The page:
Ray Donovan generates an authentic and convincing noir atmosphere, something rarely accomplished in the medium. It's like a cross between FX's lamented Lights Out and a gritty update of the old Quinn Martin productions.
But before you sink into the recliner, you should know that this show, like most pay-cable projects, deserves a hard TV-MA rating. The content here is strictly adult, sometimes even gratuitously so.
The bullet-headed Schreiber is outstanding as a modern-day Philip Marlowe, wading resolutely into the moral cesspool of Los Angeles. In fact, this may be the most resonant TV performance since David Caruso first played John Kelly on NYPD Blue.
Ray is ruthless, but Schreiber is able to subtly convey the man's softer side, which can emerge around his kids and around particularly vulnerable individuals.
The cast is uniformly excellent, including Paula Malcomson ( Deadwood) as Ray's wife, Dash Mihok ( Silver Linings Playbook) and Eddie Marsan ( Sherlock Holmes: A Game of Shadows) as his damaged brothers, Kerris Dorsey ( Moneyball) as his daughter, and Steven Bauer ( Scarface) as his proxy.
Ray gets most of his assignments through a high-powered and shifty (or is that redundant?) legal team made up of Ezra (Elliott Gould), who is developing pangs of conscience at the end of a scurrilous career, and his partner Lee (Peter Jacobson of House), who may remind you of a more apoplectic and profane version of another Hollywood fixer, Entourage's Ari.
James Woods and Frank Whaley also turn up in recurring roles.
The only elements that don't entirely mesh are Jon Voight as Ray's conniving father, newly sprung from a long prison term in Massachusetts, and Kwame Patterson as Re-Kon, the music-blaring rap star who lives next door to the Donovans.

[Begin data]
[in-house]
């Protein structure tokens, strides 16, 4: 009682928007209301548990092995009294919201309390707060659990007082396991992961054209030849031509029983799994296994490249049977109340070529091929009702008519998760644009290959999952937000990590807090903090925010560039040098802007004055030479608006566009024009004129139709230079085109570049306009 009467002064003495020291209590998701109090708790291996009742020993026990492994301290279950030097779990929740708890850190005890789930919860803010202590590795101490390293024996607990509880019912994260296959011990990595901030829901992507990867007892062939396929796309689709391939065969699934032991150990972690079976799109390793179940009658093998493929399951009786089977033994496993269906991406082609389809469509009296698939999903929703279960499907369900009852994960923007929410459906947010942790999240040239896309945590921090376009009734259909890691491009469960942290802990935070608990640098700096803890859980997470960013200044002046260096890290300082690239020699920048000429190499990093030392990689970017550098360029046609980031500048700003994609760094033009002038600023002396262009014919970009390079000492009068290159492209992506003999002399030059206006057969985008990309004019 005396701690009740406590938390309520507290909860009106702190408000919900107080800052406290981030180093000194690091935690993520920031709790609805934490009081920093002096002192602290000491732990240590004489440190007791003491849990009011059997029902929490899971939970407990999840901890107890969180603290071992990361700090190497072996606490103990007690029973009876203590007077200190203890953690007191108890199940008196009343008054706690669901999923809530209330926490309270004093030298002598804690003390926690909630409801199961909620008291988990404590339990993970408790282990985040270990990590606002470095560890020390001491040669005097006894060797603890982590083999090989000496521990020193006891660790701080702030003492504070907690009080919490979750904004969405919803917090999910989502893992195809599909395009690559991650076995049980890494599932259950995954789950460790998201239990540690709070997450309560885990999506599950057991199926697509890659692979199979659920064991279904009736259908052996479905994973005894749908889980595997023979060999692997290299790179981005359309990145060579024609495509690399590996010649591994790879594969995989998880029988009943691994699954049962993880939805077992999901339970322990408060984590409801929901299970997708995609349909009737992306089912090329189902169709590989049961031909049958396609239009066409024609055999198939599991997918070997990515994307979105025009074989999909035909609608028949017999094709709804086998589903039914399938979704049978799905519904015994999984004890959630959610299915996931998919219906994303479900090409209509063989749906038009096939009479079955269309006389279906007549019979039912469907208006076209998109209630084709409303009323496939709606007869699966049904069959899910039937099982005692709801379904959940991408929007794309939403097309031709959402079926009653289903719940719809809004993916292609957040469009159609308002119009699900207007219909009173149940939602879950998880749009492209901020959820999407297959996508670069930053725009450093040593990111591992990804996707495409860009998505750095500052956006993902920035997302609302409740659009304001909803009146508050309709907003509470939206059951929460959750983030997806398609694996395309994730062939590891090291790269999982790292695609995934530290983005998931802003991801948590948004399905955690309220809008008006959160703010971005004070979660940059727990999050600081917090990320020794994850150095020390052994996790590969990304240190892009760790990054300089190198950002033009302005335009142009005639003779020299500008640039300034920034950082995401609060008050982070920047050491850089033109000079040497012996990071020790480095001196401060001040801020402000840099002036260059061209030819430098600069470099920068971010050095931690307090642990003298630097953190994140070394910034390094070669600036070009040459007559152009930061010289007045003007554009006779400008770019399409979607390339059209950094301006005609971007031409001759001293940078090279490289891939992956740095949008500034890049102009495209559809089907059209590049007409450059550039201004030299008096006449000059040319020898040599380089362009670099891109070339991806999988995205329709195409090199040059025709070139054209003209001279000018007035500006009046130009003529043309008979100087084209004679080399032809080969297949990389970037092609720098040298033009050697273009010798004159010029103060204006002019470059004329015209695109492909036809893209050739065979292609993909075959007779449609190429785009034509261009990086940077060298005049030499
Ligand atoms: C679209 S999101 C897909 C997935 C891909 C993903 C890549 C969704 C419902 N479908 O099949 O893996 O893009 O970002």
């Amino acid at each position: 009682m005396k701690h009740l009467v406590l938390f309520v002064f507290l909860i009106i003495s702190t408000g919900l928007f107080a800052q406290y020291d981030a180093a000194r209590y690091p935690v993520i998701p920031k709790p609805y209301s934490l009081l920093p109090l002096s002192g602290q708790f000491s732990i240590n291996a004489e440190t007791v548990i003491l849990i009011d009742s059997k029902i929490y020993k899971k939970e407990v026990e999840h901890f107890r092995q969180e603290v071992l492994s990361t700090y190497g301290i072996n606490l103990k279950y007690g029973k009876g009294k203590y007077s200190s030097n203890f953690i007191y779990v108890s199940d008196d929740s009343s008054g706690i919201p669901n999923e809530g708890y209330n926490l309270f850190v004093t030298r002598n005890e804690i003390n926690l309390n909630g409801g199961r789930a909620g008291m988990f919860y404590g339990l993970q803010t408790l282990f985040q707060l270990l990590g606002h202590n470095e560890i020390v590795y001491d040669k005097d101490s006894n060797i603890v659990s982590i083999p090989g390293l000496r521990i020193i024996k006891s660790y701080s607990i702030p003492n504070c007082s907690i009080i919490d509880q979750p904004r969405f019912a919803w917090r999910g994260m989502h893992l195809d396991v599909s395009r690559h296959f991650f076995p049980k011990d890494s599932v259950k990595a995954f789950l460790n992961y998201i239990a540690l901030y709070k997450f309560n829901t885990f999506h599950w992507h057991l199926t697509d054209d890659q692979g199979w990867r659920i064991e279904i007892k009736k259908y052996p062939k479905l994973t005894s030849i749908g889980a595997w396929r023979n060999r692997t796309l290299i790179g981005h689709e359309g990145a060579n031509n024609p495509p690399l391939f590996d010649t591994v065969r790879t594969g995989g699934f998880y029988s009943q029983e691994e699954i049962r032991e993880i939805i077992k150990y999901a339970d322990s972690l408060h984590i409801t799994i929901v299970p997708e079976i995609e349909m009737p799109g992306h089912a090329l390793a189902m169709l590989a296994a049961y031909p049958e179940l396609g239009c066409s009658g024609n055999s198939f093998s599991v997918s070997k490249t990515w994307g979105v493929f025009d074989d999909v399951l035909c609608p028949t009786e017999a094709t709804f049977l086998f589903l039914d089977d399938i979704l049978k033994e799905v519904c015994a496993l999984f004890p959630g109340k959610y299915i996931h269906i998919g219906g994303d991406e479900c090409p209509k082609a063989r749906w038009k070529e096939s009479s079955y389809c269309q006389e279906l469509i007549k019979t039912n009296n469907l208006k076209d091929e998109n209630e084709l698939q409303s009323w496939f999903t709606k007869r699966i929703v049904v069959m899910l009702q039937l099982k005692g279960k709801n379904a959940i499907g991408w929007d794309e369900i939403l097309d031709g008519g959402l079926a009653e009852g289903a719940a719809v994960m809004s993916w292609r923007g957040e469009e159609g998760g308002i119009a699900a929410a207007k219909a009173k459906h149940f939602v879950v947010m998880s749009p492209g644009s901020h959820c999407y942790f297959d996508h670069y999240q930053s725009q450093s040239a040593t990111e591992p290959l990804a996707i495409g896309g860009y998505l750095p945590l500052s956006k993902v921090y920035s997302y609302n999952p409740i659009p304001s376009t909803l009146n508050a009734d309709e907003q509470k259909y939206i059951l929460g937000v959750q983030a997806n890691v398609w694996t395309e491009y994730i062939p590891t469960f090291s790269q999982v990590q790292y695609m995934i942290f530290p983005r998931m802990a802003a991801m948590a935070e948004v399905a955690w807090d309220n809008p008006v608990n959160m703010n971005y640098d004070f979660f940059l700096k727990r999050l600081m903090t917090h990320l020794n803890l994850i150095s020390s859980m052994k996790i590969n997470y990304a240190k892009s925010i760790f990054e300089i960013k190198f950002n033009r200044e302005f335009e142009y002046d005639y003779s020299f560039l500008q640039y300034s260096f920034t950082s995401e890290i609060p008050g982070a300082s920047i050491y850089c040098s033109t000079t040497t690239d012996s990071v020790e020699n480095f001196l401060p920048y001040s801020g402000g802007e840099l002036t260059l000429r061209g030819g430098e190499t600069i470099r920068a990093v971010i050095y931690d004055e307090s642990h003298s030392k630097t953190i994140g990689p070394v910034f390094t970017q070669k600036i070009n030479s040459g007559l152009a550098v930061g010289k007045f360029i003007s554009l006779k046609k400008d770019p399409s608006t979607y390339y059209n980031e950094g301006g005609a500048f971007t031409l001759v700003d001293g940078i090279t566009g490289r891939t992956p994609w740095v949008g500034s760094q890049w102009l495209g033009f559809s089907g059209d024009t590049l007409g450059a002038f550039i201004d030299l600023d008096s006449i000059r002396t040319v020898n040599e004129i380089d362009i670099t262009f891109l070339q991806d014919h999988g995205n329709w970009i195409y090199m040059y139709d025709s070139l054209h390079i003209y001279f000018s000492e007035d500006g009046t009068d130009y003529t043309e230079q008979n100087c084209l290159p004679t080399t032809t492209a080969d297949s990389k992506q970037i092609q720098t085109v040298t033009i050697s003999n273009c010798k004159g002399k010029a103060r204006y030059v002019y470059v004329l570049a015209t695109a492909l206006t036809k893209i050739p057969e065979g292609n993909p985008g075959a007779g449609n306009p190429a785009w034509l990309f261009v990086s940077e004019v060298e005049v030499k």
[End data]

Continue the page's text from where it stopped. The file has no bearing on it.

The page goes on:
Their home, by the way, is in Calabasas. The town, which lies on the 101 between Sherman Oaks and Thousand Oaks, comes in for a lot of bashing on the show.
"I hate it here," says Ray's wife. "It's like the friggin' Jersey Shore of L.A." And Lee fulminates, "Who lives in Calabasas anyway? Sinbad? Howie Mandel? Jesus, Ray!"
Providing a surprising amount of emotional heft to the series are the frequent dramatizations of basement meetings of SNAP (Survivors Network of those Abused by Priests). Mihok's character, Bunchy, was molested by a Catholic clergyman as a kid when the family still lived in South Boston.
But the cynosure of Ray Donovan is Schreiber as the doughty hero, a tough guy who dances.
10 p.m. Sundays on Showtime.
Contact David Hiltbrand at firstname.lastname@example.org; follow him at www.inquirer.com/daveondemand or on Twitter @daveondemand_TV.